Hands-On Video: Two Affordable, Unisex Miró Watches

Share this story:

Miró is a brand we’ve looked at a couple of times on worn&wound. They aren’t the typical type of brand we discuss, but they’re a brand I have a soft spot for. They make very affordable, minimal watches, but ones with their own aesthetic. A bit classic, a bit playful, they manage to not be another cookie cutter brand in the post-DW world, which is to say not another faux-dress watch clone “redefining luxury” with a brand name with the formula “street I grew up on & made up last name”. They are also thoroughly unisex, making them a great brand to consider for gifts for the holidays. Today, we’re going to take a quick look at two new Miró’s, the Occasion 38 Emerald and Everyday 40 Deep Blue. Be sure to check out the video for a more in depth look.

The Occasion 38 Emerald is Miró’s first small-seconds design, which uses color to add personality. It’s quartz, as you might expect, but comes in at a modest price of 165 euros or about $175. The case is thin and elegant measuring 38 x 45 x 8.3mm. It’s a bowl shape with triangular lugs that features a mix of polished and brushed surfaces, which is nice to see at the price point. Overall, it’s a fairly formal design, and on a man’s wrist feels like a dress watch.


The dial makes it more playful, however, by being an even green color. Not quite “emerald” in my eyes, rather more towards a mint, it’s a very appealing and atypical color for a dial. The dial features an index of polished, applied markers, set in from a white railroad style minutes track. At six is a sub-seconds dial in dark grey that subdues the overall saturation of the dial. There is then a red seconds hand adding a second pop of color. It’s a weird dial, but it works and looks pretty cool with an otherwise toned down outfit. It’s also available in Wolf grey, for a more monochromatic look.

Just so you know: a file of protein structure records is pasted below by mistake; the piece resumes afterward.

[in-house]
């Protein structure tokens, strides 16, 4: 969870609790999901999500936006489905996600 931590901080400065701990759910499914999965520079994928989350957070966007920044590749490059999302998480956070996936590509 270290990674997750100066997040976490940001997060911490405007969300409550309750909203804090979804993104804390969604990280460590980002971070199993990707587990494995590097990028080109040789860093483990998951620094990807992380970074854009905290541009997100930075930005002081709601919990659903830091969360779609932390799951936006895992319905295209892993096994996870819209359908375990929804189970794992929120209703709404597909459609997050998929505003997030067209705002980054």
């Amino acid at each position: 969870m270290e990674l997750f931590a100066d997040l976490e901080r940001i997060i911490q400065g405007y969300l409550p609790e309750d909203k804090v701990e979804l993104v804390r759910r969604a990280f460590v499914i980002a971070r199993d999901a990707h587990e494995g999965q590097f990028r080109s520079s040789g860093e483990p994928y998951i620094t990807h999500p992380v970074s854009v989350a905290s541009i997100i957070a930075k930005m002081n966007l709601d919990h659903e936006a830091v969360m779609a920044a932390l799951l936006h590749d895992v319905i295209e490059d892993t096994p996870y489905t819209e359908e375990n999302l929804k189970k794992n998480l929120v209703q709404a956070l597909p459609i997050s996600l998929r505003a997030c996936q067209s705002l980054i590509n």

The Everyday 40 Deep Blue is then a more casual timepiece as the name would describe. The case hits a sweet spot at 40 x 48 x 10mm, making it easy to wear for a variety of wrist sizes, and comfortable all day. The case itself has a pretty classic design; one part sporty, one part formal, also with a mix of polished and brushed surfaces.


The dial is where this one comes to life, featuring a unique two-tone pinstripe design. The central area of the base surface is a dark, semi-unsaturated blue with thin, vertical grooves giving it a textural pin-striping effect. It looks great, adding complexity to this very affordable package. Around the central area is a chapter ring in a lighter blue, also desaturated, with white lines for the individual minutes/seconds. The two blues together make for a subtly colorful dial, much more understated than most blue dials. On top of the surface is then an index of applied white batons, adding a more sporty edge to the design. Overall, it’s very handsome and easy to wear.


Best part? Price, once again. It’s 165 euros in quartz and 270 euros in automatic, powered by the Miyota 9015 movement. That’s a really good price, making it a very high value offering.


So, if you’re looking for something a bit more fashion-centric, a bit more colorful and playful, but a low cost commitment, Miró is one to keep an eye on. Fair prices for interesting designs is hard to argue with. Be sure to check out our video for more thoughts on the Miró watches.

Images from this post:
Zach is the Co-Founder and Executive Editor of Worn & Wound. Before diving headfirst into the world of watches, he spent his days as a product and graphic designer. Zach views watches as the perfect synergy of 2D and 3D design: the place where form, function, fashion and mechanical wonderment come together.
wornandwound zsw
Review / Featured

Miró Watches Hands-On

Simple is harder to achieve in design. When something lacks …